Mentor: Dr. Robert Wozniak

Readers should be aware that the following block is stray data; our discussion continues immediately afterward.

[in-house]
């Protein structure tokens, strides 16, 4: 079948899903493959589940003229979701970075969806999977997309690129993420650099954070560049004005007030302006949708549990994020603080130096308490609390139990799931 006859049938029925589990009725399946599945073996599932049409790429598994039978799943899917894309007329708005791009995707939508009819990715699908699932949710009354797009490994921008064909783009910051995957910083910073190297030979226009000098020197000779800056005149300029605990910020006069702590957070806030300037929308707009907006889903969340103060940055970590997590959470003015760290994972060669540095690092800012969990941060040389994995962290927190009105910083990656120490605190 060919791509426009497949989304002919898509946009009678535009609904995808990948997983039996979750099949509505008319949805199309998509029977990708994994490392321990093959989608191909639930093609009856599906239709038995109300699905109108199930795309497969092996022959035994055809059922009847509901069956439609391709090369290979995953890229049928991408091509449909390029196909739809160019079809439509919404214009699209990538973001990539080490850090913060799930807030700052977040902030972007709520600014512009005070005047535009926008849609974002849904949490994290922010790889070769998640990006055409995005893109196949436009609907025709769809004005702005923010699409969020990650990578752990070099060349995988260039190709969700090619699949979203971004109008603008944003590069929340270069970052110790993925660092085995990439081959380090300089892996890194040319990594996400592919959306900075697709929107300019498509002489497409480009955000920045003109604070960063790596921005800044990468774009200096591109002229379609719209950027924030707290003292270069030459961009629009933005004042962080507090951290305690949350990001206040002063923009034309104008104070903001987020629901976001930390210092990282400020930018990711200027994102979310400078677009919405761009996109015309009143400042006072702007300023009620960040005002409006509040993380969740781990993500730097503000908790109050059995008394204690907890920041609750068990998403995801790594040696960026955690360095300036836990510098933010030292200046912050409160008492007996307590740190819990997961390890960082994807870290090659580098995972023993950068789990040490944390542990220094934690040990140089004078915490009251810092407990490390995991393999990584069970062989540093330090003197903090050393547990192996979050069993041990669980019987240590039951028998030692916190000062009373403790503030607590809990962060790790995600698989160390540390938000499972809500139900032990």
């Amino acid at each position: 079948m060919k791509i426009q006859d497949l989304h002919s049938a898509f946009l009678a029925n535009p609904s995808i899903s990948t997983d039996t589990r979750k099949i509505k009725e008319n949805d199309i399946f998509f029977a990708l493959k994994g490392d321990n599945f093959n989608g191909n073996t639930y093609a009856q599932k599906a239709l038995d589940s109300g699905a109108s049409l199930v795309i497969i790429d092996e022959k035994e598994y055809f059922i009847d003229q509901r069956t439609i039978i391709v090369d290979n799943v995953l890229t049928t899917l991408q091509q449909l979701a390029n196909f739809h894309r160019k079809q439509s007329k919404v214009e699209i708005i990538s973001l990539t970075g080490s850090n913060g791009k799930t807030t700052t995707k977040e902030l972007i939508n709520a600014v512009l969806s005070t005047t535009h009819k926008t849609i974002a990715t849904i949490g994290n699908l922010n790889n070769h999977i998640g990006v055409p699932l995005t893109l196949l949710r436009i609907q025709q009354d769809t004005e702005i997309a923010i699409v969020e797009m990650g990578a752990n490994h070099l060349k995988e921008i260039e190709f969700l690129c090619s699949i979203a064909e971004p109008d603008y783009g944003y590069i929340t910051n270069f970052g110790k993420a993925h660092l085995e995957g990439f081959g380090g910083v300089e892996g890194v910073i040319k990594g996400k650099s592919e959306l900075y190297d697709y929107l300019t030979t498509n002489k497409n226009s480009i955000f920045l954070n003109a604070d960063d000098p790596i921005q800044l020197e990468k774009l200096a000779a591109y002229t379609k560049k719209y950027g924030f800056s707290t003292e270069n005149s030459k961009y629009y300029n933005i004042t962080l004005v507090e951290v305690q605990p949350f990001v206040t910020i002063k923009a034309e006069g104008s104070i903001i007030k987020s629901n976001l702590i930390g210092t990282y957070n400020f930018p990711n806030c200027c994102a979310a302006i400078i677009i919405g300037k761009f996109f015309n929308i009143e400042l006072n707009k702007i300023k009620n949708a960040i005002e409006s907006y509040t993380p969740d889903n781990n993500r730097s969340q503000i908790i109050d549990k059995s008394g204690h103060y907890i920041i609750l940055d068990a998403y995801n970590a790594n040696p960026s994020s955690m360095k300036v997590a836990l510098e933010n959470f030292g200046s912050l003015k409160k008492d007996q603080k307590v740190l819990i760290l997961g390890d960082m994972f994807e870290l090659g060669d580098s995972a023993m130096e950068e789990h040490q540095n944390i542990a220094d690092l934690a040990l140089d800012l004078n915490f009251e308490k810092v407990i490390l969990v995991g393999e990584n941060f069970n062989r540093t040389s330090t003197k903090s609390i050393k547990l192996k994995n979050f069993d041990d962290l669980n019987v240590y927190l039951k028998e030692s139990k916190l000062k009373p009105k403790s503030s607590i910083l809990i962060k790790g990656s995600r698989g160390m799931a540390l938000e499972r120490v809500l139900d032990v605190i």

This study asks the questions, “What do children understand about the communicative function of action? Can they recognize an action as a representation of an object, and can they use that enactive representation communicatively to respond to a request?” Our aim is fourfold. First, to study comprehension of enactive representations as a function of age, we ask whether young children can correctly interpret empty-handed actions as representing an object and if so, at what age? Second, we evaluate potential developmental differences between comprehension of BPO (body part as object) vs. IO (imagined object) gestures. Third, we assess whether it is possible to train those children who do not already comprehend one or the other gesture type. Finally, we would like to see which is the more powerful predictor of gestural comprehension ability: age or language ability (as measured by vocabulary size). Our questions will be answered through testing 24 or 34 month old children. Subjects will be asked to select a toy from a small group based on a gesture preformed by the experimenter. It is expected that the younger children will not be able to retrieve the desired toy when shown IO gestures; however we predict they will be able to correctly complete the task when shown BPO gestures.